Different sales and marketing strategies to engage fans and consolidate fans into “super fans” have appeared throughout history and only very recently have changed radically in format by going digital, but not in essence. For instance, loyalty programs are a concept which has been dated back to the 1700s, and engaging merchandise such as sports trading cards have been around since the beginning of the 20th century. However, nowadays, due to changes in consumer behaviour and especially as a response to the pandemic, the sports industry adopted new technologies such as NTFS and tokens to connect closer to fans and monetise this engagement. The fan’s reception of this digitalisation and use of new technology has been extremely positive.
New technologies have become so popular appearing during a global pandemic where fans could not be physically close to their favourite clubs or other fans. Yes, it is undeniable that the past year and a half has been rocky, very rocky. The sports industry suffered massively, just in Europe the impact of COVID-19 across the sport sector resulted in a drop of approximately 60 billion Euros in GDP and a loss of over a million employees. Additionally, with most sporting events cancelled worldwide, it prompted clubs to diversify their core offerings and rethink the ways they could interact with and keep their global fanbases engaged. This move was necessary and very much in line with a new generation of digitally-native fans that are naturally drawn to industries that see higher levels of fan engagement like esports and gaming.
With massive limitations and uncertainty, clubs, athletes and organisations in the sports industry suddenly embraced cryptocurrencies and blockchain technologies, devising new strategies to ensure fans remained connected to them and to each other in a very socially distanced world. Interestingly, this acceptance to new technologies from within quite a traditional industry helped normalise cryptocurrencies and blockchain technologies as connectivity tools.
A great example of new technology adopted in the sports world is the use of NFTs as collectible cards. NFT is the acronym for non-fungible token. The difference with bitcoin and other tokens, though, is that each NFT is unique and can’t be replicated. Each one accrues value independently. Crypto investors say NFTs derive their value from how scarce they are. They’re stored in digital wallets as collectors’ items. Beyond art and sports, people have also found uses for NFTs in virtual real estate and gaming. When applied to digital sports trading cards, it means that it turns your card into a non-exchangeable unit of data. When selling or buying a digital sports trading card, its stamp proves that it is authentic and that the ownership is transferred. As a merchandising product for fans, it seems like it has come to stay. Most have a starting price of around $9 in the US, which is affordable and attractive, especially for Generation Z who are also eager and adapted to the digital world.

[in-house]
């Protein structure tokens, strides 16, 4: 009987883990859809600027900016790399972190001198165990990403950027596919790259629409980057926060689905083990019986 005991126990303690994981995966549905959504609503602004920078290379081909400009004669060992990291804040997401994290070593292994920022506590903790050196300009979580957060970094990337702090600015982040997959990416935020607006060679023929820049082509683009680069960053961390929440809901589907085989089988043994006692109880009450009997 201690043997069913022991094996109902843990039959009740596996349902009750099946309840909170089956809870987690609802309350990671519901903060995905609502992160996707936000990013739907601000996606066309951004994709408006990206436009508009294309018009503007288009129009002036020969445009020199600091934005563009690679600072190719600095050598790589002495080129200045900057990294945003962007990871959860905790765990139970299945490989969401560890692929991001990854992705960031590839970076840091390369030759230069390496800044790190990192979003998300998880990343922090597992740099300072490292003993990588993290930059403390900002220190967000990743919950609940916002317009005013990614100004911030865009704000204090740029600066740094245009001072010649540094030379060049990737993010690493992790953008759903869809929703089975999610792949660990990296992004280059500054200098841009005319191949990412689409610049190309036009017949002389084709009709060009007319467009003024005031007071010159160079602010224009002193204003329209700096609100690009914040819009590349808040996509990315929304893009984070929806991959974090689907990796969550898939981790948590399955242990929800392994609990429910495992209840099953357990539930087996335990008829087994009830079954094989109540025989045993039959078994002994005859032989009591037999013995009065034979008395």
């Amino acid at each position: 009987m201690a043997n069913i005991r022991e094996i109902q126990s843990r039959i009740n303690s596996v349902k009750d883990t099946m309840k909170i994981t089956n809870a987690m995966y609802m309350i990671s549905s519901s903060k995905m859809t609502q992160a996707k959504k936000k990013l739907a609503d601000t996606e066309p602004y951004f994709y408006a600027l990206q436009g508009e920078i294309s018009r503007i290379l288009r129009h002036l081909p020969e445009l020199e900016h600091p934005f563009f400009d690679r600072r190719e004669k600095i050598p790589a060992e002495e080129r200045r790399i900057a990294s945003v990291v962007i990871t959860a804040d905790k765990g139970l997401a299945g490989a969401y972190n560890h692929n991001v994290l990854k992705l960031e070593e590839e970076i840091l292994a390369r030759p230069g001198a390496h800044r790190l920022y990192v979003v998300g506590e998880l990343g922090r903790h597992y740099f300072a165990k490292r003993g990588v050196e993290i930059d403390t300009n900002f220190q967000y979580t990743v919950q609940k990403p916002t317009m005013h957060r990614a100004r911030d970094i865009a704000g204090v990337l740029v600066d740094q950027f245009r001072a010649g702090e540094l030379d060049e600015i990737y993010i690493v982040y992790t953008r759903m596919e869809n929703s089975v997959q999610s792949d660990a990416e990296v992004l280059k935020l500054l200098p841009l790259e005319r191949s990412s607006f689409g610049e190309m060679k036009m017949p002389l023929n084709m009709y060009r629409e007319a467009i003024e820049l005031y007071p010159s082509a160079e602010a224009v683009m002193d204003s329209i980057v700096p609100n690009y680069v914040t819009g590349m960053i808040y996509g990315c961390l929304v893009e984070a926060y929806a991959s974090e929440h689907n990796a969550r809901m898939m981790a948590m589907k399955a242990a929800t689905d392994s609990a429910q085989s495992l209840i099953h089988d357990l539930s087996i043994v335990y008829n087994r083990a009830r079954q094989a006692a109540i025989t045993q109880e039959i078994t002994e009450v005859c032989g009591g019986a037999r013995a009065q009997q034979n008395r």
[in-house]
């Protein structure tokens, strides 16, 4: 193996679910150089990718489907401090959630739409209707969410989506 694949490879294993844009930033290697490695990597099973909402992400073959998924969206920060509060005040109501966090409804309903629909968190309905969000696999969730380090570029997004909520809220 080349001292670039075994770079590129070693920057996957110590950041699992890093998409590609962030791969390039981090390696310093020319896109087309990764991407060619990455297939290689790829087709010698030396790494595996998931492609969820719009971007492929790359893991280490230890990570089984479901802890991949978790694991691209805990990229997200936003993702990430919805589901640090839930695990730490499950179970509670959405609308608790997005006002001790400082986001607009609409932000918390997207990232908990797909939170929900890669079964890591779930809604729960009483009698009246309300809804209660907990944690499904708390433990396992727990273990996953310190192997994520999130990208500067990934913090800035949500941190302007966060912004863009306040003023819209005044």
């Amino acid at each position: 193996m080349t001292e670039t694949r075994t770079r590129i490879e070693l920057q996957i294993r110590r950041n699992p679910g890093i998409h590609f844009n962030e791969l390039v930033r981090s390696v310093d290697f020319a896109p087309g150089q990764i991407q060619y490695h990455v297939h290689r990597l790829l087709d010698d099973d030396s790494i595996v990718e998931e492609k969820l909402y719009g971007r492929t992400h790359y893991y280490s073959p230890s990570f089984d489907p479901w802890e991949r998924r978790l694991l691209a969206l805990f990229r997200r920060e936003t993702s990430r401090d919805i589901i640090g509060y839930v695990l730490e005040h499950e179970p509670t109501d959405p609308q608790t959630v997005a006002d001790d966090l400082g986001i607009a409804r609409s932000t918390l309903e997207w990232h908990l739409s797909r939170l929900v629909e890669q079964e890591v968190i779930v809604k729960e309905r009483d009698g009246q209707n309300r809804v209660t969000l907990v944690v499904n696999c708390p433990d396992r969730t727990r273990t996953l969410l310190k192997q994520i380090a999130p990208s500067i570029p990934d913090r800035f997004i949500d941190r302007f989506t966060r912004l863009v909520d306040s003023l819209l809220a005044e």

NFTs can also be a good opportunity for players to have another source of income thanks to their image rights. For example, super Bowl champion Rob Gronkowski become the first pro athlete to launch a set of his own digital trading cards in which he appears with his equipment and his number but without the logo of his team, nor that of the league, for which he has no exploitation rights. Fans and investors have shown extremely high interest in them, generating $1.8M in sales.
Further, the increased momentum for tokens comes as bitcoin and other cryptocurrencies have increased significantly in the past year, at a time when people are spending more of their time indoors due to coronavirus restrictions. To illustrate the rise and success of digital sports tokens we can look to Socios.com, the biggest non-exchange blockchain-powered app in the world. They have displayed that when cryptocurrency is simplified into an appealing and accessible product it can have great popularity, especially because it is so empowering for the fan. For instance, with FC Barcelona they released the $BAR, which was sold out and achieved an impressive $1.3 million in less than 2 hours after the tokens hit the market. By owning a token meant having a right to vote on different topics during the season. Fans could also earn rewards linked to the club, including digital and real-life experiences, such as the chance to meet players, or go to the Camp Nou to watch a match.
Socios.com has partnered with other top football clubs such as Juventus, Paris-Saint Germain, Atlético de Madrid, and Inter Milan, just to name a few. However, due to the high popularity they have seen from the public they are also spreading into other sports such as Formula One™, esports teams, the UFC and the NBA. They have already provided millions of sports fans with the chance to connect with their favourite sporting organizations through Fan Tokens, fungible digital assets minted on the Chiliz blockchain.
Finally, are NFTs and tokens a craze or are these news technologies here to stay? It is hard to say, especially as the world opens up, fans return to the stadium and get a taste of a pre-pandemic sports world. But what we do know is that the sports industry has normalised blockchain technologies, they have provided empowering products leading to increased fan support, further monetising fan engagement, and have connected a global market in ways that were considered unimaginable decades ago. The examples on NFTs and tokens also illustrate that fans don’t just want to be supporters anymore, but they are choosing to become decision-takers and stake-holders by adopting new technologies.
Learn more about fan behaviour and get a certificate in the program: Sports Communication and Fan Engagement.
CATEGORY: MARKETING, COMMUNICATION AND MANAGEMENT
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